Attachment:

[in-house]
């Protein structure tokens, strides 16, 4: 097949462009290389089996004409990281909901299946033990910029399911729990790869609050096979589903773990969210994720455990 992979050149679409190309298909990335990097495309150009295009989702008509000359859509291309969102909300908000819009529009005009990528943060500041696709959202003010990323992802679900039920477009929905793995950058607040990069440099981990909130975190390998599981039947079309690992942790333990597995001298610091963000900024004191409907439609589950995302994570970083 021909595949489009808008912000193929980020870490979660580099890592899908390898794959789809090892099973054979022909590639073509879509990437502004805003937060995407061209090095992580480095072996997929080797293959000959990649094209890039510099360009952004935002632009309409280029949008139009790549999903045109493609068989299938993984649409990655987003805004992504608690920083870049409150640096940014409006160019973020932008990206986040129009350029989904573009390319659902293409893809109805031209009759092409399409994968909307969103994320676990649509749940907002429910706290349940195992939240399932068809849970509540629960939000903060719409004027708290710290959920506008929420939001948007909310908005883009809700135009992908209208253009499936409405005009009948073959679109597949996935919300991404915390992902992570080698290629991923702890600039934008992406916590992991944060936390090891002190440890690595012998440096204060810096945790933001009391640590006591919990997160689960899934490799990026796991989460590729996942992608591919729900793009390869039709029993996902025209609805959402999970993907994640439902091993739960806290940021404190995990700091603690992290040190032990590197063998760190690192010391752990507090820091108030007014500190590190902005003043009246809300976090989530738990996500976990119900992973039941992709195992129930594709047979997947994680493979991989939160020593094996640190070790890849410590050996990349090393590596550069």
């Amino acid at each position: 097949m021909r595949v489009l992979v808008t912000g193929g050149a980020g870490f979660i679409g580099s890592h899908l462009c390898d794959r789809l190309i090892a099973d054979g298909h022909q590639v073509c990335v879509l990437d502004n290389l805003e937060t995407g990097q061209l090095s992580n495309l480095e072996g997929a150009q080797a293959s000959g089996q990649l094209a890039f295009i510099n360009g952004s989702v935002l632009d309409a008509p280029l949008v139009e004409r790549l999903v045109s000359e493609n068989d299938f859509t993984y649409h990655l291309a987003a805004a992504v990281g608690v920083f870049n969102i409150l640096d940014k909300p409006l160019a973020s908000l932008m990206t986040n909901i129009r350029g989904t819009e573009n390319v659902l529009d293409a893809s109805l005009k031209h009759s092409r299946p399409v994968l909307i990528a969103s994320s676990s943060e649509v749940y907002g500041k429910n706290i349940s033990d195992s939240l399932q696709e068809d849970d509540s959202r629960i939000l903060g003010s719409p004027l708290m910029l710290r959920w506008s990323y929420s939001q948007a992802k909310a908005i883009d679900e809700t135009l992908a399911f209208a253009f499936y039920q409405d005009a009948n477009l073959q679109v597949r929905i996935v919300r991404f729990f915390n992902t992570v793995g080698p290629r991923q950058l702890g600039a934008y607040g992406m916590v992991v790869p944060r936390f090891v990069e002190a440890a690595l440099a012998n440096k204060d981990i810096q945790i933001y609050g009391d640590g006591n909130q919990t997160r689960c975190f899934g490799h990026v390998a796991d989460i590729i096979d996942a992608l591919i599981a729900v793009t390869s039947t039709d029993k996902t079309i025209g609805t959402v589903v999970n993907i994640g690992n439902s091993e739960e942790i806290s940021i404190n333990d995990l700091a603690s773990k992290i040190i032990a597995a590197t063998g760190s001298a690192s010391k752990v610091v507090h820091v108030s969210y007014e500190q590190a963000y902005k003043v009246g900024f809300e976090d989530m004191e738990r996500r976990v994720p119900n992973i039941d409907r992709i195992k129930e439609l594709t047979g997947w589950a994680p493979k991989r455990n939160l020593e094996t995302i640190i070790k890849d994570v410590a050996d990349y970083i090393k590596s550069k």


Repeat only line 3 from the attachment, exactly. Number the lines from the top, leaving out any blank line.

């Amino acid at each position: 097949m021909r595949v489009l992979v808008t912000g193929g050149a980020g870490f979660i679409g580099s890592h899908l462009c390898d794959r789809l190309i090892a099973d054979g298909h022909q590639v073509c990335v879509l990437d502004n290389l805003e937060t995407g990097q061209l090095s992580n495309l480095e072996g997929a150009q080797a293959s000959g089996q990649l094209a890039f295009i510099n360009g952004s989702v935002l632009d309409a008509p280029l949008v139009e004409r790549l999903v045109s000359e493609n068989d299938f859509t993984y649409h990655l291309a987003a805004a992504v990281g608690v920083f870049n969102i409150l640096d940014k909300p409006l160019a973020s908000l932008m990206t986040n909901i129009r350029g989904t819009e573009n390319v659902l529009d293409a893809s109805l005009k031209h009759s092409r299946p399409v994968l909307i990528a969103s994320s676990s943060e649509v749940y907002g500041k429910n706290i349940s033990d195992s939240l399932q696709e068809d849970d509540s959202r629960i939000l903060g003010s719409p004027l708290m910029l710290r959920w506008s990323y929420s939001q948007a992802k909310a908005i883009d679900e809700t135009l992908a399911f209208a253009f499936y039920q409405d005009a009948n477009l073959q679109v597949r929905i996935v919300r991404f729990f915390n992902t992570v793995g080698p290629r991923q950058l702890g600039a934008y607040g992406m916590v992991v790869p944060r936390f090891v990069e002190a440890a690595l440099a012998n440096k204060d981990i810096q945790i933001y609050g009391d640590g006591n909130q919990t997160r689960c975190f899934g490799h990026v390998a796991d989460i590729i096979d996942a992608l591919i599981a729900v793009t390869s039947t039709d029993k996902t079309i025209g609805t959402v589903v999970n993907i994640g690992n439902s091993e739960e942790i806290s940021i404190n333990d995990l700091a603690s773990k992290i040190i032990a597995a590197t063998g760190s001298a690192s010391k752990v610091v507090h820091v108030s969210y007014e500190q590190a963000y902005k003043v009246g900024f809300e976090d989530m004191e738990r996500r976990v994720p119900n992973i039941d409907r992709i195992k129930e439609l594709t047979g997947w589950a994680p493979k991989r455990n939160l020593e094996t995302i640190i070790k890849d994570v410590a050996d990349y970083i090393k590596s550069k």